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Data protection has been mentioned on a number of occasions in this House. It is a global concern. Both the public sector and the private sector are faced with challenges in keeping the data that they hold safe and in tackling information security breaches. We know how difficult that can be, but that does not mean that we can uninvent and remove it. We have to have firm controls. The Government and the private sector face many challenges in combating these things.
The Government seek to ensure that data are held securely and used properly. This balance is maintained by a good legislative framework, particularly in the Data Protection and Human Rights Acts. The Information Commissioner is the UKs independent regulator for data protection. He performs the dual role of promoting good practice, educating data controllers and taking appropriate action. The Data Protection Act provides a robust and responsive framework to protect and enable the sharing of data. That does not mean we have got it right in the pastwe have not. It is crucial that we tighten it up because it gives away too much if we do not. However, we have a grip on this now and we are doing better.
To further underline the Governments commitment to the protection of personal data, recent changes were made to the Data Protection Act through the Criminal Justice and Immigration Act 2008. This introduced new powers for the Information Commissioner to impose a monetary penalty for serious contraventions of the data protection principles, and to increase, by order, the penalty for those found guilty of unlawfully obtaining, procuring or disclosing personal data. So the tools are in place for us to ensure that these things happen. It gives a strong signal that the lucrative and illegal trade in personal data will not be tolerated and there is a much stronger deterrent in place. We have also initiated a number of reviews of the areas where we have had problems. They are at various stages of reporting and will give us good guidance for what we should do in future.
The noble Viscount, Lord Bridgeman, mentioned data sharing. We are working to improve that, because it can dramatically help to prevent fraud occurring. The Serious Crime Act 2007 allows for targeted exchange of data on fraud between public and private sector and between different public sector organisations, through anti-fraud organisations, to highlight potentially fraudulent applications. As he said, that is extremely important. Expressions of interest from organisations wishing to become a specified anti-fraud organisation are being sought. The Police and Justice Act 2006 allows for the release of information on the recently deceased to law enforcement and specified organisations to help prevent exactly the sort of crime that the noble Lord, Lord Sheikh, was talking about. I hope that that might close that loophole, but we have to watch it carefully.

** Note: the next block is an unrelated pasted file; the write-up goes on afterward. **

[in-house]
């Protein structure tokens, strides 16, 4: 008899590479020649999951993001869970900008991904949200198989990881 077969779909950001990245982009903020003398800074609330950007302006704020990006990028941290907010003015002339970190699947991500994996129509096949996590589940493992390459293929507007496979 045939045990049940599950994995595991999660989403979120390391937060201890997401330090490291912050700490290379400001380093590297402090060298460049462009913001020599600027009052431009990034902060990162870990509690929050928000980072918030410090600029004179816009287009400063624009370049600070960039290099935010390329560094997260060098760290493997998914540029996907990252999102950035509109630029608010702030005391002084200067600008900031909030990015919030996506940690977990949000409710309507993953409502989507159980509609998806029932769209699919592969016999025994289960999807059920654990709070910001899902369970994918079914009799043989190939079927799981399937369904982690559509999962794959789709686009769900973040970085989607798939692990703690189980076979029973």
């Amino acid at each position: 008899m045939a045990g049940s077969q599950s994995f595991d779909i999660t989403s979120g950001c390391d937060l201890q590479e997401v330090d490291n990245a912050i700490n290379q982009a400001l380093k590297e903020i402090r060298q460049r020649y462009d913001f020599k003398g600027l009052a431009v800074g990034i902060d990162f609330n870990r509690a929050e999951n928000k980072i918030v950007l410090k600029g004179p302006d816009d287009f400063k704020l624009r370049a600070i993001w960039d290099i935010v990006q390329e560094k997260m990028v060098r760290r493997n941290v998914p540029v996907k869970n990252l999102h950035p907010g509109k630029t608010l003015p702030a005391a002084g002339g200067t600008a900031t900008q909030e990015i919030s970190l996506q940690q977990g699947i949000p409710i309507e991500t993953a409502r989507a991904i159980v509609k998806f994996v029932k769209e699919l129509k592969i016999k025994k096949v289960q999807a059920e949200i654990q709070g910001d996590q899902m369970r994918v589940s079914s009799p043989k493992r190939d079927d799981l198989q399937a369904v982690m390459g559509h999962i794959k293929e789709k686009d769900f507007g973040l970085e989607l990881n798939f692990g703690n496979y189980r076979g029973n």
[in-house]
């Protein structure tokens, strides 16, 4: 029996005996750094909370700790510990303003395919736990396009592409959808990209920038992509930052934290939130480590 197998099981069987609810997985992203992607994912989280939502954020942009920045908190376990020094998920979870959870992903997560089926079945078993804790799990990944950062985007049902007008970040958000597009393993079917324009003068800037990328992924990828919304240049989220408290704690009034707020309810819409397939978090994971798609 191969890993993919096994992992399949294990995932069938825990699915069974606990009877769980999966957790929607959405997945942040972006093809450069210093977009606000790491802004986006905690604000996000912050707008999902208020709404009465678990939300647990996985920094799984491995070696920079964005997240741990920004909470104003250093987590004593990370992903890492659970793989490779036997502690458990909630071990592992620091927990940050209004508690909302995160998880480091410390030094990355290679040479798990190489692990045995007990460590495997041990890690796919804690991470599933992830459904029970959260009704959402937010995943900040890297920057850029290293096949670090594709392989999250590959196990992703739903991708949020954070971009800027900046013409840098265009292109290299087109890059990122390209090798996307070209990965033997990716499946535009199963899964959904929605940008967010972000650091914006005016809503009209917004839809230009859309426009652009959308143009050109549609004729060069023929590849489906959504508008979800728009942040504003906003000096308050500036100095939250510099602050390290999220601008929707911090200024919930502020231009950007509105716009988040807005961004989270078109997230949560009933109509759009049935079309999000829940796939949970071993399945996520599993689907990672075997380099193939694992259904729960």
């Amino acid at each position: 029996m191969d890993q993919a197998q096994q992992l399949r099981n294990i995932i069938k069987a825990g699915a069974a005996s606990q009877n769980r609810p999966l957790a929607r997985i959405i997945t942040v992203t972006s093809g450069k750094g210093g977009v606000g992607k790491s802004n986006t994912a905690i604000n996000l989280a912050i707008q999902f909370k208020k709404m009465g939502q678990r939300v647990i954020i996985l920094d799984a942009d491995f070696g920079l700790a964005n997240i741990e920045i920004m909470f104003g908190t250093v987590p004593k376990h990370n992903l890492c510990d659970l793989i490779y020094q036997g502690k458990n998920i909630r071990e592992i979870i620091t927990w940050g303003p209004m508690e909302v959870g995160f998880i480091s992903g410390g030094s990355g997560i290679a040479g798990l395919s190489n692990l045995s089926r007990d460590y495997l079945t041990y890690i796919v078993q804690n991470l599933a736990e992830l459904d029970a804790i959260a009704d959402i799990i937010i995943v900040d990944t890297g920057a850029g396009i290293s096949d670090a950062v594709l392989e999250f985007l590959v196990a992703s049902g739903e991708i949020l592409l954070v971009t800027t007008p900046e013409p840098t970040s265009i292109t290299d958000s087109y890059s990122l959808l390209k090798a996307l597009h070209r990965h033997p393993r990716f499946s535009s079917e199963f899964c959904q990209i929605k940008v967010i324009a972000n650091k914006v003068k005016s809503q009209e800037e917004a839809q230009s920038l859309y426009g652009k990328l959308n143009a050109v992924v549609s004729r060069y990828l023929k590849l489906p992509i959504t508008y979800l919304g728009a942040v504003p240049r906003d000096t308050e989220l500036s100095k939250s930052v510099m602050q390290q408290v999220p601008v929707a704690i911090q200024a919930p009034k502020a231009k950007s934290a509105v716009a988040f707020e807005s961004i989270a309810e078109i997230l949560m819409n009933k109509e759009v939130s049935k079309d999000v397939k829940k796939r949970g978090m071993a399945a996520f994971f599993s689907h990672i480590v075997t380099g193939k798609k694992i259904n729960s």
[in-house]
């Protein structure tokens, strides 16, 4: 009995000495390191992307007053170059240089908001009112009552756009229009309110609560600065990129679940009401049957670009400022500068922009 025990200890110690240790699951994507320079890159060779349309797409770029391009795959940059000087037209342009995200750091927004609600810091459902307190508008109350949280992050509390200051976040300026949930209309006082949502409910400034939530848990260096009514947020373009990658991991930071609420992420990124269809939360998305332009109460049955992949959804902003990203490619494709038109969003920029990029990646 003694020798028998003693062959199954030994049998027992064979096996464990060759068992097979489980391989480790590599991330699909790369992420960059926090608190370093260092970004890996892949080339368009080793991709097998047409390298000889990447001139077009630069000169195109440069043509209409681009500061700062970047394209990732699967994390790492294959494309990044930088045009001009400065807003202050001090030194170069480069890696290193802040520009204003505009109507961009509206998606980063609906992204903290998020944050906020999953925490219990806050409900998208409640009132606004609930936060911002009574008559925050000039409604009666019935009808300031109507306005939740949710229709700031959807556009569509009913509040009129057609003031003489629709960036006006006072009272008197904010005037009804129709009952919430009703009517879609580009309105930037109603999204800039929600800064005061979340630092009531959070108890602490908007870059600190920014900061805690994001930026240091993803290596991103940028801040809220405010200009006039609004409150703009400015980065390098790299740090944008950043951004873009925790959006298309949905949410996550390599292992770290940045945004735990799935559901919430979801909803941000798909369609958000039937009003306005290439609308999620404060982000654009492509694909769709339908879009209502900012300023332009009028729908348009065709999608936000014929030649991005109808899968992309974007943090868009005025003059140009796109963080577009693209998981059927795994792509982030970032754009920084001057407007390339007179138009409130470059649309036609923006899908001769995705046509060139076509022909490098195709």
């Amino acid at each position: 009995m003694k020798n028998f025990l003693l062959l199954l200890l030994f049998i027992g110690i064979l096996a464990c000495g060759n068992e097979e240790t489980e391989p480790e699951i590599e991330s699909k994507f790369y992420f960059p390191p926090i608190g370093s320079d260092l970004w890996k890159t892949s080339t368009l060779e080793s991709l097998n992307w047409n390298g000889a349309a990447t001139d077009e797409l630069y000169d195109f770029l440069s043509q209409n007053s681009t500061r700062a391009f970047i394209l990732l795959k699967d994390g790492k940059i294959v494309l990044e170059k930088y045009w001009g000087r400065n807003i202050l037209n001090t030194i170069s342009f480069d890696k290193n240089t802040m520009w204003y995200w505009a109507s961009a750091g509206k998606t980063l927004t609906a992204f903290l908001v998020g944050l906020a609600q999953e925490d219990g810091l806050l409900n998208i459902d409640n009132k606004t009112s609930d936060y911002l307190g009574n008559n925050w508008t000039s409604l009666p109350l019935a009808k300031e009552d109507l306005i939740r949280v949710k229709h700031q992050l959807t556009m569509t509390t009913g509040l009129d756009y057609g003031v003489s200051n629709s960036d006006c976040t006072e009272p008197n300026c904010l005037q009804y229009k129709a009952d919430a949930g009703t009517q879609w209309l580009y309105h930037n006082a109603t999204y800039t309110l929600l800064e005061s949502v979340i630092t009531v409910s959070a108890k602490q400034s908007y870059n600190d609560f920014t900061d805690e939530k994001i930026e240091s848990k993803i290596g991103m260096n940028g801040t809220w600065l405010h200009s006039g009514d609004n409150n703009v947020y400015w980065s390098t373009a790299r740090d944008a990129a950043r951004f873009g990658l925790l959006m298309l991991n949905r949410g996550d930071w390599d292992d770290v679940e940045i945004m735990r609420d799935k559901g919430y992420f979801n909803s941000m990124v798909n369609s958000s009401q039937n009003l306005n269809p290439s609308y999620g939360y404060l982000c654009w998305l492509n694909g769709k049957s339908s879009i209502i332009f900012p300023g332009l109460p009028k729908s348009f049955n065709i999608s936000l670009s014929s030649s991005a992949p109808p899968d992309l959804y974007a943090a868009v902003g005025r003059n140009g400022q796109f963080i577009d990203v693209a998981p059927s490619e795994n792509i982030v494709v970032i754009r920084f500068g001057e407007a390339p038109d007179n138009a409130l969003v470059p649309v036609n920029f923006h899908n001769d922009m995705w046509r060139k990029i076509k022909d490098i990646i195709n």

The fraud review of the noble and learned Lord the then Attorney-General recommended actions that could be taken by the Government in partnership with law enforcement and the business community to tackle fraud and the harm that it has done. Last year we announced funding of £29 million over three years to develop the fraud review recommendations, which include establishing a national fraud strategic authority, a national fraud strategy, a lead force and a national fraud reporting centre. Those will all be extremely valuable as well.
The noble Lord, Lord Sheikh, mentioned the business of the parliamentary group. Meg Hillier has met it and committed to providing quarterly updates. That will be useful and again shows how seriously we take the matter. We have established a national lead force on fraudit is the City of London Policeas part of the fraud review, to combat fraud and ID fraud more effectively.
The noble Lord, Lord Sheikh, raised the question of combating phishing internationally. We have already put in a lot of effort with industry, government and law enforcement to achieve that, have had quite close dealings with the US and Australia, and will continue those efforts. We are getting somewhere on that.
The noble Viscount, Lord Bridgeman, mentioned an identity tsar. I am not a great believer in tsars, ever since the Romanovs; there seem to be too many tsars everywhere. The idea of a single Minister for cybercrime is interesting; I touched on it when we debated cybercrime the other day. We are still looking at it and trying to come up with the best answer. We have had useful Cabinet meetings on cybercrime and have moved forward dramatically since the middle of last year, when I arrived and was particularly worried that we were not moving on it. We are moving forward much more quickly now, in the right direction.
We must all use encryption more. We must do it privately ourselves; we are not good at that. It needs to be done better in the public arena and the private arena. There is no doubt about it: if the terrorists can use brilliant encryption, we can as well. It is not that difficult, and we jolly well ought to do it a lot more.
Although the national identity scheme may not be that popular, it will make a difference. Its introduction will provide people with a secure means of protecting their identity. Therefore, we are great believers in it. I believe that it will be useful to have one document that can help us. The fact that biometrics are involved makes it much more secure. Can one get round it? Of course clever people can always get round things, but they will find it a lot more difficult than they do today, so it is a useful way forward and I am a great supporter of it.
It is important to emphasise that everyonemembers of the public as well as public and private sector organisationshas a role to play in helping to tackle